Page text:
Interview with APRIL 2024 Winner: Charlie Painter

Springtime often brings a sense of renewal and excitement, making it an ideal season for compelling war dramas. For our April spotlight, we’re thrilled to highlight ‘Operation Dynamo‘, our FILM OF THE MONTH winner, a film that’s been making waves at other festivals too. I recently had the pleasure of speaking with its director, Charlie Parker, who shared insights about the film’s journey and success. Inspired by a family story from WWII, Charlie crafted a narrative that’s both intimate and powerful.

JL: Congratulations, Charlie, for the great achievement! How has Operation Dynamo been performing at festivals so far?

CP: Thank you! The feedback has been incredible so far, we’ve just had another win for Best War Film, and it means so much to me that everyone’s hard work is being recognised!

JL: How did you come across this story to tell?

CP: So the story is my Great Uncle’s, passed down to me by my Grandpa. As soon as he told me, I knew it was a story I needed to tell. I found the simple act of bravery and sacrifice so moving, to know that even amidst one of the largest conflicts in history, these individual stories really matter. There must be an untold number of these heroic acts which will be lost forever unless passed on, and in the same way that the Tomb of the Unknown Soldier honours those who gave their lives but were never found or identified, I hope this film does the same.

JL: Many WWII films operate on a grand scale, but we really liked the more personal setting here. How did you manage that, while keeping the drama at high levels in the same time?

CP: I always wanted to film Dynamo in a verité style, letting us feel that we are on the beach with them, rather than looking on from afar. I operated almost exclusively from the shoulder, handheld, freeing the actors to move as they wished, progressing the story with the strength of their performance alone. I wanted to give the viewer the feeling of actually being trapped on that beach, by never allowing the escape of a wide vista or aerial drone shot. My aim was that these two characters would be allegory for every act of bravery and sacrifice that enabled the Miracle of Dunkirk.

JL: One of the highlights is the dynamic between the protagonists – how important was it to get this right?

CP: I’m so glad that their chemistry comes across so well in the final film. From the start I thought it was important to audition the two actors together, as their interpersonal chemistry was so pivotal. But past the initial casting, (which I knew 10 seconds after they started their audition) the credit belongs entirely to George, Nico, and the editor, Ellie Hague. She took the foundation of their fantastic performances and weaved them together in a way that was technically precise, but comes across as wholly natural.

JL: And one of the accompanying forces of the personal drama of the characters is Harry Wilson’s score. How happy are you with how it complements your film?

CP: Harry has this incredible instinct for story. We sat together in Abbey Road Studios to watch the film and create the initial musical outline, and in each moment he understood exactly what I was trying to convey, converting my ramblings into a wonderful score where every note feels intentional, soulful and elevates the visuals and performances in a way I could’ve never imagined.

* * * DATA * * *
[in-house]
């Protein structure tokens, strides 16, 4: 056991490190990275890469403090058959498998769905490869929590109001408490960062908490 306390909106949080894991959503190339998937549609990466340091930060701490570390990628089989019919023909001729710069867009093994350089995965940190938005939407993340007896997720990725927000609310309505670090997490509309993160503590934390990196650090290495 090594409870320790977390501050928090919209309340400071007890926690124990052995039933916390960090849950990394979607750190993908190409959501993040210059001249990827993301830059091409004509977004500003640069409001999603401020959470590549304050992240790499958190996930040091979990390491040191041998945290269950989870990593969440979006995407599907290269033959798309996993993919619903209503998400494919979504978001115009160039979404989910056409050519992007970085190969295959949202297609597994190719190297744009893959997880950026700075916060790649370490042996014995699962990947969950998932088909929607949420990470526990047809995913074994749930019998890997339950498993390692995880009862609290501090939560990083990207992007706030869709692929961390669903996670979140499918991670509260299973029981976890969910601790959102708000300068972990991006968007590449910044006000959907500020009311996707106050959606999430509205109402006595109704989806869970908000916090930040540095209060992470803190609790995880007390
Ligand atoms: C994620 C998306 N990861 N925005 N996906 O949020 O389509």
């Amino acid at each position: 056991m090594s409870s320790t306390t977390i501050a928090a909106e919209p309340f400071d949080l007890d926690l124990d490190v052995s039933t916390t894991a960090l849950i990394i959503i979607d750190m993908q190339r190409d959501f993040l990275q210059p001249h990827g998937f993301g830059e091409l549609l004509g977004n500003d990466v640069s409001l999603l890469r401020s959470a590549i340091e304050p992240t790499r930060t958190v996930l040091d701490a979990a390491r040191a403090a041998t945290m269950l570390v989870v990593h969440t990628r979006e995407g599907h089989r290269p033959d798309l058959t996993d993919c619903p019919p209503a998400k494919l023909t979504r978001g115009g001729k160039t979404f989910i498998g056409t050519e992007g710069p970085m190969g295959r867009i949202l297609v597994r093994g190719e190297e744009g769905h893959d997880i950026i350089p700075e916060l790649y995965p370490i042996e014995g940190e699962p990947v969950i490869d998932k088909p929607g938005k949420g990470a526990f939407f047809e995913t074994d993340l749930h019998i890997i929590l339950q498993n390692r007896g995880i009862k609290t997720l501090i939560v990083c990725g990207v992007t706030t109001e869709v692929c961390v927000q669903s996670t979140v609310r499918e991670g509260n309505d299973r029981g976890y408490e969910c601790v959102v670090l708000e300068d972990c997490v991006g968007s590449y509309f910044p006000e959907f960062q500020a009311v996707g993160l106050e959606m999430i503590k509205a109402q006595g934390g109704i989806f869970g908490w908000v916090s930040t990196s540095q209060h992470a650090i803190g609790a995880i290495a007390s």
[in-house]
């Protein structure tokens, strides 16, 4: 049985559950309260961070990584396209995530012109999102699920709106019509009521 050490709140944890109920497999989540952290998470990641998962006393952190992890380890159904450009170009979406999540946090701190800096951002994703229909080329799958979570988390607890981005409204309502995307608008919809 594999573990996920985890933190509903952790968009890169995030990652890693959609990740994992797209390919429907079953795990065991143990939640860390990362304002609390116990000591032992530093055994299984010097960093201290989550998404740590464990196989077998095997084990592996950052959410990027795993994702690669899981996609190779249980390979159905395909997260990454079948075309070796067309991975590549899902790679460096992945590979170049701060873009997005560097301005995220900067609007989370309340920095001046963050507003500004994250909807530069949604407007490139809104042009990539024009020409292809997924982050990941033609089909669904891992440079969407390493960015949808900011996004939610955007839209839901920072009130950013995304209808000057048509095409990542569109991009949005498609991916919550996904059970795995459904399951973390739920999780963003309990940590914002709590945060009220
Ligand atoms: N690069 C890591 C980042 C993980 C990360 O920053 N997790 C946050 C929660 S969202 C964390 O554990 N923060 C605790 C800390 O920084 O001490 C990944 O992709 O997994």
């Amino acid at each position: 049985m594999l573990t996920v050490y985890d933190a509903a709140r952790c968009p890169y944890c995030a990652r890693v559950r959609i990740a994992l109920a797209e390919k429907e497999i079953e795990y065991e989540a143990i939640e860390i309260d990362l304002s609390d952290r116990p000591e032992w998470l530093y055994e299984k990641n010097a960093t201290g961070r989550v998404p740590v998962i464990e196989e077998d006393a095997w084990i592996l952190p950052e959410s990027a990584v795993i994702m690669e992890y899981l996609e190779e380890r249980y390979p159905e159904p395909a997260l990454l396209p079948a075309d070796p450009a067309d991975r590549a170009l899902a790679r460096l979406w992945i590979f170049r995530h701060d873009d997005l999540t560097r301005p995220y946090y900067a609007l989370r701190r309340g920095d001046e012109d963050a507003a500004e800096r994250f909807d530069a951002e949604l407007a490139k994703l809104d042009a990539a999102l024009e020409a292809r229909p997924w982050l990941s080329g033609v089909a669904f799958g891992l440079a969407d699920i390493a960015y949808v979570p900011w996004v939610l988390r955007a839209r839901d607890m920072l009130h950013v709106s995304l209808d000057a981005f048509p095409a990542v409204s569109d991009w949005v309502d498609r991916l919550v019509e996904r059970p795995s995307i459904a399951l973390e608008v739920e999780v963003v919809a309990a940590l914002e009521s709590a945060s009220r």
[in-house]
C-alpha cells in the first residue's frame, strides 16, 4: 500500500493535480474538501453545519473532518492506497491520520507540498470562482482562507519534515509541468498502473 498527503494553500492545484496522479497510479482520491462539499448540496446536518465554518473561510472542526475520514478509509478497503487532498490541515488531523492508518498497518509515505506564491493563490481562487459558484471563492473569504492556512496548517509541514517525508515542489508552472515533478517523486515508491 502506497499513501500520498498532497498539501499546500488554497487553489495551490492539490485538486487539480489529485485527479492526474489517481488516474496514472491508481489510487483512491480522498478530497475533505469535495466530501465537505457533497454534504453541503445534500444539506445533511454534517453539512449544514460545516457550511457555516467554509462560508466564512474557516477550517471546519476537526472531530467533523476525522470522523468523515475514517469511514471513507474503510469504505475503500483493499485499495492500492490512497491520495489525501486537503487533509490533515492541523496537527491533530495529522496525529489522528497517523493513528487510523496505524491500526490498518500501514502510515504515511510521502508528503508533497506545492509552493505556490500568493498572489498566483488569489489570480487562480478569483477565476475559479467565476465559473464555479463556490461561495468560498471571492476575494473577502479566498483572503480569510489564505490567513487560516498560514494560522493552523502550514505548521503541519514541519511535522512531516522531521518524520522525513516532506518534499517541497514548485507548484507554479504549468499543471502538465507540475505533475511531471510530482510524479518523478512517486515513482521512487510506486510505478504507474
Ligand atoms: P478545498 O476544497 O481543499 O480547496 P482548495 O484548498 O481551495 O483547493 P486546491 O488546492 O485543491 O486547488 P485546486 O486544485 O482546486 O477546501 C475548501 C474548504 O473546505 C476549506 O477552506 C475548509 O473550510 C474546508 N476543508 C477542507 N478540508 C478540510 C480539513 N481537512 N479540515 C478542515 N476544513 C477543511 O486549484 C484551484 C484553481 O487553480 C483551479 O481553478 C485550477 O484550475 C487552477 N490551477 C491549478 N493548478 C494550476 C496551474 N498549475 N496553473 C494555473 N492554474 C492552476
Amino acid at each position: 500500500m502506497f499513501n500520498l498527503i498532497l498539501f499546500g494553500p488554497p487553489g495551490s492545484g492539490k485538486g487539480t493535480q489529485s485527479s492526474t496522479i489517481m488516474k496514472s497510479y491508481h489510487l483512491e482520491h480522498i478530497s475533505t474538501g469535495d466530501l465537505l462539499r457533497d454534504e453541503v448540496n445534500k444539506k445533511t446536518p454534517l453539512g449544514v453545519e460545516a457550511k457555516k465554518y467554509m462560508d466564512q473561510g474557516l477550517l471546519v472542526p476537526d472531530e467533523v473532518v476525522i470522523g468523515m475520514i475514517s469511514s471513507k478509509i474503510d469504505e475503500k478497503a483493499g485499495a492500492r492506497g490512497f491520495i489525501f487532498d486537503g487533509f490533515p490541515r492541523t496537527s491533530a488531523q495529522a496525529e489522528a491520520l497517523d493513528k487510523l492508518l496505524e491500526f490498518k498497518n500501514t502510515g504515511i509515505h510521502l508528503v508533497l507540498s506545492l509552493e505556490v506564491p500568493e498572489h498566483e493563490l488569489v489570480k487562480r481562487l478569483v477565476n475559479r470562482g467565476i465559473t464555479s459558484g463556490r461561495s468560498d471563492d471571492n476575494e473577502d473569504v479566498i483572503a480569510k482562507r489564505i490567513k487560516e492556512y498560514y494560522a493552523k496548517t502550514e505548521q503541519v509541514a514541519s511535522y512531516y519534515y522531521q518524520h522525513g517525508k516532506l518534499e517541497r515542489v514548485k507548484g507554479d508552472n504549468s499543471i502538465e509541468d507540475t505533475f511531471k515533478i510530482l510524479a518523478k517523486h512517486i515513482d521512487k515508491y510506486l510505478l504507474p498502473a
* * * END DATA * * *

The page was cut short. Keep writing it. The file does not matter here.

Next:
JL: George Rowlands won our Best Actor award for his incredible performance. Have you worked with him before?

CP: I’d never worked with George before, but the moment he started his audition I knew he was something special. He was perfect for the role, and an absolute joy to work with. George and Nico brought such incredible dedication and passion – getting up at 4am and rolling around in sand and sea, just so they’re costumes looked dirty enough. Their instincts for story were utterly fantastic. On many occasions they’d come to me with an idea to change or tweak a line – or to remove one entirely – as they felt they could achieve the same impact with their performances alone. And without fail, they were right every time.

JL: What would you say was the highlight for you as a director in the entire process?

CP: It’s so hard to choose a favourite moment, but I think I would have to say shooting the scene by the water’s edge – mainly because it enabled George and Nico to go beyond what was written on the page, and bring their own ideas and acting sensibilities to fully embody their characters. Using the verité style led to some incredible unscripted moments, and after a particularly good take – where they managed to communicate what could’ve been pages worth of dialogue in a simple look – I was so moved that I shouted out to the crew that ‘this is the most fun I’ve ever had’.

JL: Any new projects you’re already working on?

CP: I think like a lot of filmmakers I’ve got a list as long as my arm of ideas – and I’m just waiting until that next one really grabs me! Although I have got a few exciting projects coming up soon that I’m DP’ing. I really like working as both a DP and a Director/DP, as I get even more of a chance to focus on my craft when I only have one role, and working with other directors gives me insight into how they work, and new ideas I can take forward.

JL: Thanks for your time, Charlie. We hope to see more of your work soon!

CP: Thank you too, I can’t wait to get cracking on the next project!



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